by Steven Jonathan Rummelsburg | September 22, 2015 12:04 am
The question is hostile and condemnatory. It is a great irony that one has to judge severely to level the accusatory interrogative at another. The sacred words “judge not lest ye be judged” have been impressively abused by those with less than holy intentions. They are certainly words to live by when taken as a proper part of an integrated whole of the Gospel message and understood with the mind of Holy Mother Church. However, wrenched from their Catholic context, these words become a bludgeon to assault conscientious souls lest they cast light on less than savory behavior.
The truth is that all humans judge. At the most basic level of human existence it is a survival requirement to judge. Nothing could be more normal, natural or human. It is an inherent contradiction if one says “I don’t judge” because the very claim requires a judgment about whether or not one is judging. Judging is universal, it is to the mind what breathing is to the body; everyone does it.
Our ability to judge things comes from our God given faculty of the intellect. This is one aspect of God’s divinity present as an image in each human soul. The main function of the intellect is to make distinctions and its proper use is to judge rightly. In fact, it is a misuse of the intellect to judge wrongly. The question for us Catholics is not whether or not we will judge, the real question is HOW are we going to judge? Are we judging righteously or wrongly?
Before we really begin to understand judgment, we must call to mind the grave intellectual error of this age, that of abstraction and reduction. There is the deadly tendency in the soundbite age to take a snap shot of a situation and treat it as if it is the whole state of affairs. A prime example is when our Holy Father said “who am I to judge?” Indeed the Holy Father said it, he meant it and it was a prudent statement demonstrating mature Christian judgement. The problem is that the media cut off some of the Holy Father’s words and treated “who am I to judge” as a blanket universal when in fact it was only a qualified statement, only a part of a bigger whole.
If we put the Holy Father’s words back into their context, we will learn that he was speaking in fidelity with the Church and in concert with sound moral theology. He had been asked about the questionable sexual proclivities of a Vatican official. The Holy Father looked into it as was his Christian duty. The Holy Father actually said “If a person is gay and seeks the Lord and has good will, who am I to judge?” The key to making that statement Catholic is recognizing that we cannot judge the state of another person’s soul or make any kind of determination about their relationship with God. We are to encourage our brothers and sister to follow God’s law and to reconcile with the Lord. It is a spiritual act of mercy to point out our brothers immoral acts. However, we may not judge the particular consequences of a particular person’s actions.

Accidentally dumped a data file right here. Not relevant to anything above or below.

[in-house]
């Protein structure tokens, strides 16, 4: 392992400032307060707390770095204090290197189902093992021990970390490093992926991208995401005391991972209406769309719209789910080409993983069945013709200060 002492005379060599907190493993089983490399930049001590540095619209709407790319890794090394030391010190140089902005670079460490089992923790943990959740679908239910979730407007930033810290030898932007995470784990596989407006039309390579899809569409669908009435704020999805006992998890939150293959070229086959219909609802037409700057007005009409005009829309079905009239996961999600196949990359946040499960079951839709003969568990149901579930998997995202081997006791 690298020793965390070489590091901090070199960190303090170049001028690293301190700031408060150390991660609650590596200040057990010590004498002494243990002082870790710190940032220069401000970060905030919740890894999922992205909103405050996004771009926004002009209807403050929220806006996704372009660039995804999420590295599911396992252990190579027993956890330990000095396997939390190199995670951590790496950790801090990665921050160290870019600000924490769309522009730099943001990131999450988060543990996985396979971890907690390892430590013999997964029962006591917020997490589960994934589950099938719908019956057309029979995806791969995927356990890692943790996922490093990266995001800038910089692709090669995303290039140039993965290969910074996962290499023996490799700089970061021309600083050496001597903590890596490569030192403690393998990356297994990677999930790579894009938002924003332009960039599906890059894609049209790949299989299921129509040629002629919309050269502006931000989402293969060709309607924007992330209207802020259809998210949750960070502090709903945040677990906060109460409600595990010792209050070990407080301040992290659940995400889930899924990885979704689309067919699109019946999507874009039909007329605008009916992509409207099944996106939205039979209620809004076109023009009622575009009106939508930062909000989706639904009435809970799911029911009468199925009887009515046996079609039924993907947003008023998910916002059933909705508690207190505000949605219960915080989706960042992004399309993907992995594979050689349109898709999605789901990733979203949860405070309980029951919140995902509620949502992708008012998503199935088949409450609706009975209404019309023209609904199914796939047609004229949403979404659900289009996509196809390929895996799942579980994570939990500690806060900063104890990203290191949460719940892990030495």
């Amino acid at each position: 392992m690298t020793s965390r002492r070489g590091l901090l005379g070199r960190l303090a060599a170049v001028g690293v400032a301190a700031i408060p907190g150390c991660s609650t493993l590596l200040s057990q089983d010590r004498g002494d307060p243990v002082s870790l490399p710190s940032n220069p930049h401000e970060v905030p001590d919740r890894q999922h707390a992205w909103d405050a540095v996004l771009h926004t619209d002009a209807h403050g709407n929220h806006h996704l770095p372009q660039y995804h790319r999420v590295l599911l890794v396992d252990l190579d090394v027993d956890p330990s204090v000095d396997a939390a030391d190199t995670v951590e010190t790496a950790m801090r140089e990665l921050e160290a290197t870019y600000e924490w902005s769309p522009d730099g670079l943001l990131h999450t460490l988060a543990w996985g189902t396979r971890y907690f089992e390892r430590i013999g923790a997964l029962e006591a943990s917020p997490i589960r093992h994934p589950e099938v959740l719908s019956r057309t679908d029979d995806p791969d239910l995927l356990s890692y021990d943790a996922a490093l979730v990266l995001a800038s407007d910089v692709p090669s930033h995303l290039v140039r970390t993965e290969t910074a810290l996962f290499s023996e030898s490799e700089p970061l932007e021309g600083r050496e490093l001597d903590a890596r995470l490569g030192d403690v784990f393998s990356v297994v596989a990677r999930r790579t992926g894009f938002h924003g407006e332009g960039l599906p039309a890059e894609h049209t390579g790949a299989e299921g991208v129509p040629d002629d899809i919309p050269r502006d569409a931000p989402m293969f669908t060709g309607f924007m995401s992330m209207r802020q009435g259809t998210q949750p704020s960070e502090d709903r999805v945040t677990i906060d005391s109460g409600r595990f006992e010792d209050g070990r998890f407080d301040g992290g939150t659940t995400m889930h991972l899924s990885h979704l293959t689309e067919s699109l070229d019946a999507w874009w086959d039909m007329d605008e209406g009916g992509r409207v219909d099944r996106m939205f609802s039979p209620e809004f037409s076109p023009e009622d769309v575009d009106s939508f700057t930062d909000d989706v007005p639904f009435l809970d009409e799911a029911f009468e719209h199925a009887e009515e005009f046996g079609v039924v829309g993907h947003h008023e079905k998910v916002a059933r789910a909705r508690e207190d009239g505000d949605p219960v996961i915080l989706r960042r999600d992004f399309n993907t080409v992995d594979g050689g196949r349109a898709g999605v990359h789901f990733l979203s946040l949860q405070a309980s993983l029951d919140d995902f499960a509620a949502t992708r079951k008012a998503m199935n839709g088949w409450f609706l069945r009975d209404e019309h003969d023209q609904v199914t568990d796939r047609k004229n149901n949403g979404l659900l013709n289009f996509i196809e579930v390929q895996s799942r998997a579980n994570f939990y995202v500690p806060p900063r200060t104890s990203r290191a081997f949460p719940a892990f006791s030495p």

Let’s put Christ’s words on judgement back into their context and perhaps we can leave this conversation with a better understanding of the right use of judgment. First we must look at what Jesus said about judgment inn Mathew 7:1 when He says “judge not lest you be judged.” By this Christ really means that we ought not to judge a person’s moral state and condemn them. We must not pass judgement on the state of their souls, for only God can see all the ends of human persons and how they related to Him.
By contrast, an appropriate kind of judgement for us concerns discerning the goodness or badness of particular acts. We can easily determine whether or not a thing is a good or bad thing to do if we cultivate the habit of using reason rightly in conjunction with a will ordered to the good and true. We can even go so far as to say that what a particular person chooses to do is a bad or good thing, but we have to stop short of pronouncing a sentence on an individual by way of reward or punishment for certain actions, this is for God who said “let vengeance be mine.”
It would surprise the judgmental hypocrites judging everyone who judges to learn that Christ himself directly commands us to judge. Shortly after Jesus explains how we ought not to judge by condemnation, in John 7:24 he tells us “Do not judge by appearances, but judge with right judgment.” The exhortation to not judge is to not judge by appearances, otherwise, we are told by Christ Himself to judge with right judgment. If we take Christ’s teaching as an integral whole, we will begin to see that proper judgment is much more than just for our physical survival, it is for our spiritual survival and our choice to accept God’s offer of salvation hinges upon right judgment.